In an episode heavy on the drama and light on action, “Once Upon a Time” reveals the answers to several mysteries big and small.
Emma (Jennifer Morrison), Mr. Gold (Robert Carlyle) and Henry (Jared Gilmore) all arrive in New York City to search for Gold’s son. They quickly find him, although he doesn’t want to be found. It turns out that Rumple’s long-lost son, Baelfire (Michael Raymond-James), is none other than Emma’s old flame, Neal!
And by the way, yes, this makes Baelfire Henry’s father. And Rumplestiltskin is Henry’s paternal grandfather. This is a bit of a shocker for Emma, Emma’s family, Rumplestiltskin and the new daddy himself.
What ensues is equal parts apologizing and anger. Emma is pissed at Neil for abandoning her. Henry is pissed at Emma for not telling him the truth. Bae is pissed at Rumple for … well, for being Rumplestiltskin. Rumple is sorry for letting Baelfire go. Neal is sorry for breaking Emma’s heart. Emma is sorry for lying to her son.
So, we are left to wonder, where does all this new information leave us? Stay tuned.
Meanwhile in Fairytale Flashback Land, a pre-Dark One Rumplestiltskin is excited to prove his bravery in the Ogre Wars.
But when he meets a Seer who tells him he will leave his son “without a father” on the battlefield, Rumple takes a drastic step. He injures himself to avoid the battle. Hence, he is forever branded a coward.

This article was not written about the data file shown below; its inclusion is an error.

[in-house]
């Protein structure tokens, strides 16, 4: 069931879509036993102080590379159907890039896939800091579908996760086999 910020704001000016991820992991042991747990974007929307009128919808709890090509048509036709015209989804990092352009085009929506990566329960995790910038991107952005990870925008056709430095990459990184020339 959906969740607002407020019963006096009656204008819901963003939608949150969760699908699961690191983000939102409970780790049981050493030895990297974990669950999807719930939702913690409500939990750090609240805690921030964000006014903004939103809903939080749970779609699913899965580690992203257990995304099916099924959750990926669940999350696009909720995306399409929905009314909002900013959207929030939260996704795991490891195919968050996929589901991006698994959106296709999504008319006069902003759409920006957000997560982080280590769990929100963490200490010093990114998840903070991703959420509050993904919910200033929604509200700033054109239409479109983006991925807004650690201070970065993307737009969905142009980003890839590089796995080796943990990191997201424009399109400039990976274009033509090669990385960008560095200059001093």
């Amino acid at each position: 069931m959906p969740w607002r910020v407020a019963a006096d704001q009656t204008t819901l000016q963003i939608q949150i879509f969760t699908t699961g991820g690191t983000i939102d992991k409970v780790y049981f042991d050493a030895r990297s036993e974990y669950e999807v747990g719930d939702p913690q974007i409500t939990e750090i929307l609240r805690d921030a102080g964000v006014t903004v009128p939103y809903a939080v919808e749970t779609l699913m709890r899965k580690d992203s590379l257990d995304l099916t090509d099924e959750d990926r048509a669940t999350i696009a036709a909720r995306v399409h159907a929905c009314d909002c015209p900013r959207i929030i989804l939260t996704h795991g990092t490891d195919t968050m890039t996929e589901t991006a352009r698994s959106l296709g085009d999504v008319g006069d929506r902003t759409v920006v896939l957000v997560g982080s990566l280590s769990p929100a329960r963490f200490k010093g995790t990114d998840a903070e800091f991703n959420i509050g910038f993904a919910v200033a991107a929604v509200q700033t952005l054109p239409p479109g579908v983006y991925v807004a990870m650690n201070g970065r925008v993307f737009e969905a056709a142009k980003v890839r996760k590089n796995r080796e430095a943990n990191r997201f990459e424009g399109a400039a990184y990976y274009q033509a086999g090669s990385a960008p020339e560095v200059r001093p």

Meeting the Seer again in his post-Dark One era, Rumple attains the ability from her to foresee the future. But she warns him that in finding his son again, he would meet a boy who “will be his undoing.” Rumple vows to kill the boy instead, which makes it awkward that she apparently was talking about Henry.
Snow and David doing the math on their bizarre family tree, followed by David’s pronouncement that Thanksgiving dinners would really suck in their house. But they would be hugely entertaining, David!
Cora (Barbara Hershey) in business attire somehow makes her even scarier. Both the evil ladies in town are looking very stylish these days, and it’s actually more effective than their over-the-top fairytale Evil Outfits of Evilness.
The Seer, especially as a child, was seriously creepy.
WHAT DIDN’T WORK
The “surprise” about Neal’s identity was probably the worst-kept secret so far this season. Anyone who didn’t see it coming at the beginning of the year had to have figured it out by last week’s give-away preview. Fortunately, it was revealed at the beginning of the episode so we could focus on things we didn’t already know.
For all the talk of a big field trip to the strange new world of Manhattan, the episode actually didn’t make much use of the city. Nearly everything took place in a generic bar set or Neal’s apartment. If a fairytale series can’t find a way to use the fabulous, unique Big Apple, what’s the point in going there?
Is the staff at Storybrooke Hospital trying to give away the town’s secrets? They’re letting the dreaded outsider Mr. Mendel wander around unattended with his smartphone, while they openly tranquilize Belle in a lobby!
GIVING CREDIT WHERE CREDIT IS DUE
“Manhattan” was written by series creators Edward Kitsis and Adam Horowitz. It was directed by Dean White.
“Once Upon a Time’ returns after the Oscars, regularly airing on Sundays at 8 p.m. ET on ABC.